SINN Fein president Gerry Adams has ruled out a coalition with any other major political party and launched a withering attack on Labour, branding it 'pointless'.
The Louth TD accused Tanaiste Eamon Gilmore's party of being as conservative as their coalition colleagues.
In an interview with the Press Association, Mr Adams also set out that Sinn Fein was aiming to take Dail seats in western counties at the next election.
"I don't even see the point of the Labour Party," he said.
"They should have known by now they are not cutting the rough edge - if that ever was their intention. Their leadership is just as conservative as Fine Gael's."
Mr Adams said that he believed people have had enough of austerity and broken promises, and that as support for flagging junior coalition partner Labour wanes, Sinn Fein grows stronger.
Mr Adams insisted his party would not sell out on its core values and would only consider forming a political allegiance with those with shared objectives.
"If you can get the issue where everybody can see the sense, then you can find common cause," he said.
"But if you're asking me do I envisage us as we sit here today going into coalition with these parties, like Fianna Fail or Labour, no I don't."
Latest odds from bookmaker Paddy Power named Sinn Fein the fourth favourite to form the next government, giving it a 12/1 shot at entering a coalition with Fianna Fail.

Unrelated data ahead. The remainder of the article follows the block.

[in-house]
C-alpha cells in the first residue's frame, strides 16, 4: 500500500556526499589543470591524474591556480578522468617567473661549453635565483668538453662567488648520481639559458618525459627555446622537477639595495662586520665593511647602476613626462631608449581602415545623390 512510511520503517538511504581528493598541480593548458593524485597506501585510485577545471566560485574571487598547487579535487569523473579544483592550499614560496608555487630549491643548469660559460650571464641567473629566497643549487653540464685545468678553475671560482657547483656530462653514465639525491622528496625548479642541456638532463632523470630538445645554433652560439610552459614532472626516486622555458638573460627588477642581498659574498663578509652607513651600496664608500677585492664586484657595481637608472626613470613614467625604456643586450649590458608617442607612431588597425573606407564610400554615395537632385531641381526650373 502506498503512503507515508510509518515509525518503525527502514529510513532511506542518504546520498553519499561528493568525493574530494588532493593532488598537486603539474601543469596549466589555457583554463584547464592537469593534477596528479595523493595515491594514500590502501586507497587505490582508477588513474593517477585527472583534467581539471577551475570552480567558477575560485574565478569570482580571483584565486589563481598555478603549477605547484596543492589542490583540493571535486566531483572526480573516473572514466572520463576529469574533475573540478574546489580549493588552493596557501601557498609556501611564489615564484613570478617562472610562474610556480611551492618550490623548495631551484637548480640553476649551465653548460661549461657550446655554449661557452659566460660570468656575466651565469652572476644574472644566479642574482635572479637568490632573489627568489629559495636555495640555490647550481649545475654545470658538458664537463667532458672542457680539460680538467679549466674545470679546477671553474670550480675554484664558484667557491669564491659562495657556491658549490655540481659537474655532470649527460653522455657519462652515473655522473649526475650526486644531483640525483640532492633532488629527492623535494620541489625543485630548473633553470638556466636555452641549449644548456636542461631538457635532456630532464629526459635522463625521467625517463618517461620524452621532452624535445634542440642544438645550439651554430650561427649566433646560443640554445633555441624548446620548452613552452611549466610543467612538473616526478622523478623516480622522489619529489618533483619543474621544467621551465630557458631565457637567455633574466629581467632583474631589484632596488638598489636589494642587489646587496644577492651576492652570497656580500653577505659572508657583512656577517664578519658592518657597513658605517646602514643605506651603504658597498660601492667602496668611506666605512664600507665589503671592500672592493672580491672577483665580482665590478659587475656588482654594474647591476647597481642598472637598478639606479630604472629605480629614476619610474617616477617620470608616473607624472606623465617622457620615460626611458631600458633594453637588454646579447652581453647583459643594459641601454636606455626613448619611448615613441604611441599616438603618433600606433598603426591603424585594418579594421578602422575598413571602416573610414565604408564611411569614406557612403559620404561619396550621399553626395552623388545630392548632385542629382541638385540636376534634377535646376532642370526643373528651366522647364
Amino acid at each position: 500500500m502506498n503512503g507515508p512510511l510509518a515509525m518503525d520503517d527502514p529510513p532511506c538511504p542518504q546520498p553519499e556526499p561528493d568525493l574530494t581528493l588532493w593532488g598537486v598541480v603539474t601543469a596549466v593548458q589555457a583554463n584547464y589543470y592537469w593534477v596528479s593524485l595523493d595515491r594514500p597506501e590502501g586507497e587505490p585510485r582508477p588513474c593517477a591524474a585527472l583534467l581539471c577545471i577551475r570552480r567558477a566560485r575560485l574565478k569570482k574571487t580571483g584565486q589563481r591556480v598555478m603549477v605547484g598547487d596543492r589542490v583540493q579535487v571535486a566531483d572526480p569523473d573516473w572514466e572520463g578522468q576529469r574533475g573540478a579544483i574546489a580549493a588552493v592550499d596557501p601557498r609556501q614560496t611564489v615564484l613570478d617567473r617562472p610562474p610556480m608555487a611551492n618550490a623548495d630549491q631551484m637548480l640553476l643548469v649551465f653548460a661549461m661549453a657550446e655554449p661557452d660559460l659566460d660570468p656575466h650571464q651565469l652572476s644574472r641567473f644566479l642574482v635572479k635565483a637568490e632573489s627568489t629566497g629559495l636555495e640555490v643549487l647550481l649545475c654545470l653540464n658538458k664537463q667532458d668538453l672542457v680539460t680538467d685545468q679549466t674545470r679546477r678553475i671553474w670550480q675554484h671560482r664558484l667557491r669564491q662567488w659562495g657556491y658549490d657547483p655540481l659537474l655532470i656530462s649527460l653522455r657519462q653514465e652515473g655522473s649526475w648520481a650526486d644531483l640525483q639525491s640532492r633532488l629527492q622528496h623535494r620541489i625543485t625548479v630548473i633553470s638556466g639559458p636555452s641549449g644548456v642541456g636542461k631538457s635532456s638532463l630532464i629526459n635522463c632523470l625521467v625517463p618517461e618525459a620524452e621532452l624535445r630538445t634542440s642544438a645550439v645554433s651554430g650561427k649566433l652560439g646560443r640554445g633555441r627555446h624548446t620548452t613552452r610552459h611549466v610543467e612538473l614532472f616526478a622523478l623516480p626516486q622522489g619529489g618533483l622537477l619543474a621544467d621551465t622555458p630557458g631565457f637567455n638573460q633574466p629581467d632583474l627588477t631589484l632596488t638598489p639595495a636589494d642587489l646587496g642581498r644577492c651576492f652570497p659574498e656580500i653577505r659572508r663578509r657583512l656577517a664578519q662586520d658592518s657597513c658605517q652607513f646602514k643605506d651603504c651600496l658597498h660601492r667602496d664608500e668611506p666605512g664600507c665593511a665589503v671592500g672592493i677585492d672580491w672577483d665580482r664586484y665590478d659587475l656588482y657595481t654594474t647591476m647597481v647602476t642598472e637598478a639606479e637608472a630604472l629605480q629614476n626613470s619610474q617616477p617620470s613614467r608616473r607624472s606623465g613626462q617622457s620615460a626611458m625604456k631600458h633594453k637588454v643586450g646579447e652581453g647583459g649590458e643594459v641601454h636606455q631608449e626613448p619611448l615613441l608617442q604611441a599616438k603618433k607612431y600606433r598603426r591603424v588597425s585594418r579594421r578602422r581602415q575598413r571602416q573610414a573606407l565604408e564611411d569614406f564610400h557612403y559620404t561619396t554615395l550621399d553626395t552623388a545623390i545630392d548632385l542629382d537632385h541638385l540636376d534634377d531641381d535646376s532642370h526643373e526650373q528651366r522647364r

Mr Adams said while there were clearly votes from disillusioned Labour supporters to be had, Sinn Fein would target voters of all shades.
But he added that the party would not rush into government.
"The only point of being in government is if you can use your term in government to advance the objectives that you have, and to advance the lives and conditions of the people that you want to work for," he said.
"There is no point in going in without being very very clear about that, because what will happen is we will just be sucked up by the senior party and we will be spat out by the electorate at the first opportunity."
Current odds are on senior coalition partner Fine Gael to remain in power following the next general election in three years' time.
But bookies expect Labour to be booted out of the partnership and replaced by a resurgent Fianna Fail.
"We can only wait until after the election, until after the votes are counted up," Mr Adams said.
"You set out your stall. You seek the biggest mandate you can get for it. You then look to see if you can form a configuration based upon principles with the other parties.
"If you can't, you don't. It's not a matter of rushing into government. It's a matter of getting into government to bring about maximum change."